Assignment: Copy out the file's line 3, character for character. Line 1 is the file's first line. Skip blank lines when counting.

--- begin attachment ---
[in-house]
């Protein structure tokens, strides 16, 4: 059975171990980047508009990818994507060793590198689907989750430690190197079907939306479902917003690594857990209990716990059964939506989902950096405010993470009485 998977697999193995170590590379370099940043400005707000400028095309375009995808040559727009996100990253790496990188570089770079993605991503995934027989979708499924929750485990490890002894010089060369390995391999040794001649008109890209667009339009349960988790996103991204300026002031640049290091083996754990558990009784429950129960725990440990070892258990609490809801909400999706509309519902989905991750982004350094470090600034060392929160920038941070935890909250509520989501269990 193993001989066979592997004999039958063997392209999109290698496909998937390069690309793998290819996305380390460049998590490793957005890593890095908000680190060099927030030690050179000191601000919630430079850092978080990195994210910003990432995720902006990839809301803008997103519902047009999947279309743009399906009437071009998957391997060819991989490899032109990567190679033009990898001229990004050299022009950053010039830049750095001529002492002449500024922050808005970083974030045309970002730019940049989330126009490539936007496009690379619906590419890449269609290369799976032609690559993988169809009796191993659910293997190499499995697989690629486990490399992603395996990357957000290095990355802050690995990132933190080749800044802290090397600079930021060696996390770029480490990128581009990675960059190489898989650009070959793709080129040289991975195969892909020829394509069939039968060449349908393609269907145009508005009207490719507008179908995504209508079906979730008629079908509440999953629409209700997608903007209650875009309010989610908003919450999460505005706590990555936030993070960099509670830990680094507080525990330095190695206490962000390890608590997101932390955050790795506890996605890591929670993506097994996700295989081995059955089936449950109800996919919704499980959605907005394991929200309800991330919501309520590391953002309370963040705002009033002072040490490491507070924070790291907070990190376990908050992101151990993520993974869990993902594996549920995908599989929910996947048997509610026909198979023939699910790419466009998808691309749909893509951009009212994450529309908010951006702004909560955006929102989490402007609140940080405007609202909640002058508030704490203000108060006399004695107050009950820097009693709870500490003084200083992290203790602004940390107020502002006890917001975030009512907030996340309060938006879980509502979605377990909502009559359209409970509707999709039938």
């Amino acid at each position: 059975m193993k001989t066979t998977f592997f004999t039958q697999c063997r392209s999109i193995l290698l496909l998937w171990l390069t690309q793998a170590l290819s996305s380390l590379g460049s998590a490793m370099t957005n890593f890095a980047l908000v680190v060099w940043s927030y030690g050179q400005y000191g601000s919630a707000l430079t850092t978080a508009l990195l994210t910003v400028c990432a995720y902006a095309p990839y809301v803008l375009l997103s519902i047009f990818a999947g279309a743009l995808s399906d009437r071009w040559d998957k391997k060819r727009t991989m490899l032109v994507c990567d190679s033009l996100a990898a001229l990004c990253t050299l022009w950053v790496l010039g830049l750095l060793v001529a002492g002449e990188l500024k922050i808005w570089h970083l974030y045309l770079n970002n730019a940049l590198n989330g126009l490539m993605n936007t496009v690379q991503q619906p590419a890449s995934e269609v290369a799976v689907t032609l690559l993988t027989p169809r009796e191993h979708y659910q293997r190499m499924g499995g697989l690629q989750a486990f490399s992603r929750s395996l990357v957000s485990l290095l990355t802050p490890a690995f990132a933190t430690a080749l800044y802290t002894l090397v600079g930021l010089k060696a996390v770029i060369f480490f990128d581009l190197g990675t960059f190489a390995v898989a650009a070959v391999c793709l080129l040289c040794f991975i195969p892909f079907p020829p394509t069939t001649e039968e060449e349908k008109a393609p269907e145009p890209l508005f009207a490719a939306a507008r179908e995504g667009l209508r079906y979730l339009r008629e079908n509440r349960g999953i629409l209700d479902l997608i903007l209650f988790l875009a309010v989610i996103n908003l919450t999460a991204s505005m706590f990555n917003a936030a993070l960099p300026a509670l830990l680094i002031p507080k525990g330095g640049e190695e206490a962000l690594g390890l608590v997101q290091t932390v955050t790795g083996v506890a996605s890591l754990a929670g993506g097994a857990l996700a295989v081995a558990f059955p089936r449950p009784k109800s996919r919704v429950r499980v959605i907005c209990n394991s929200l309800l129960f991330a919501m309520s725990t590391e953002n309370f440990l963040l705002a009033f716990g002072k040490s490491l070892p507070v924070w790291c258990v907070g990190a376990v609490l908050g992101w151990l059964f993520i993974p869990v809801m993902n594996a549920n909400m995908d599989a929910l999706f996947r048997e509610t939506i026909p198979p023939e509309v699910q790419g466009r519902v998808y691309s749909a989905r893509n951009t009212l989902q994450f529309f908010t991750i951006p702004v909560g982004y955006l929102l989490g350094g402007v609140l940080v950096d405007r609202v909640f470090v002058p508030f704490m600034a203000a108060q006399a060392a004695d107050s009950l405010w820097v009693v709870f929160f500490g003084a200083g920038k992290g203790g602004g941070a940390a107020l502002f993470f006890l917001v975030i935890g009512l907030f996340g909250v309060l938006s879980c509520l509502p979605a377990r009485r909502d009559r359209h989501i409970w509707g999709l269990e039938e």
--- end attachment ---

């Amino acid at each position: 059975m193993k001989t066979t998977f592997f004999t039958q697999c063997r392209s999109i193995l290698l496909l998937w171990l390069t690309q793998a170590l290819s996305s380390l590379g460049s998590a490793m370099t957005n890593f890095a980047l908000v680190v060099w940043s927030y030690g050179q400005y000191g601000s919630a707000l430079t850092t978080a508009l990195l994210t910003v400028c990432a995720y902006a095309p990839y809301v803008l375009l997103s519902i047009f990818a999947g279309a743009l995808s399906d009437r071009w040559d998957k391997k060819r727009t991989m490899l032109v994507c990567d190679s033009l996100a990898a001229l990004c990253t050299l022009w950053v790496l010039g830049l750095l060793v001529a002492g002449e990188l500024k922050i808005w570089h970083l974030y045309l770079n970002n730019a940049l590198n989330g126009l490539m993605n936007t496009v690379q991503q619906p590419a890449s995934e269609v290369a799976v689907t032609l690559l993988t027989p169809r009796e191993h979708y659910q293997r190499m499924g499995g697989l690629q989750a486990f490399s992603r929750s395996l990357v957000s485990l290095l990355t802050p490890a690995f990132a933190t430690a080749l800044y802290t002894l090397v600079g930021l010089k060696a996390v770029i060369f480490f990128d581009l190197g990675t960059f190489a390995v898989a650009a070959v391999c793709l080129l040289c040794f991975i195969p892909f079907p020829p394509t069939t001649e039968e060449e349908k008109a393609p269907e145009p890209l508005f009207a490719a939306a507008r179908e995504g667009l209508r079906y979730l339009r008629e079908n509440r349960g999953i629409l209700d479902l997608i903007l209650f988790l875009a309010v989610i996103n908003l919450t999460a991204s505005m706590f990555n917003a936030a993070l960099p300026a509670l830990l680094i002031p507080k525990g330095g640049e190695e206490a962000l690594g390890l608590v997101q290091t932390v955050t790795g083996v506890a996605s890591l754990a929670g993506g097994a857990l996700a295989v081995a558990f059955p089936r449950p009784k109800s996919r919704v429950r499980v959605i907005c209990n394991s929200l309800l129960f991330a919501m309520s725990t590391e953002n309370f440990l963040l705002a009033f716990g002072k040490s490491l070892p507070v924070w790291c258990v907070g990190a376990v609490l908050g992101w151990l059964f993520i993974p869990v809801m993902n594996a549920n909400m995908d599989a929910l999706f996947r048997e509610t939506i026909p198979p023939e509309v699910q790419g466009r519902v998808y691309s749909a989905r893509n951009t009212l989902q994450f529309f908010t991750i951006p702004v909560g982004y955006l929102l989490g350094g402007v609140l940080v950096d405007r609202v909640f470090v002058p508030f704490m600034a203000a108060q006399a060392a004695d107050s009950l405010w820097v009693v709870f929160f500490g003084a200083g920038k992290g203790g602004g941070a940390a107020l502002f993470f006890l917001v975030i935890g009512l907030f996340g909250v309060l938006s879980c509520l509502p979605a377990r009485r909502d009559r359209h989501i409970w509707g999709l269990e039938e």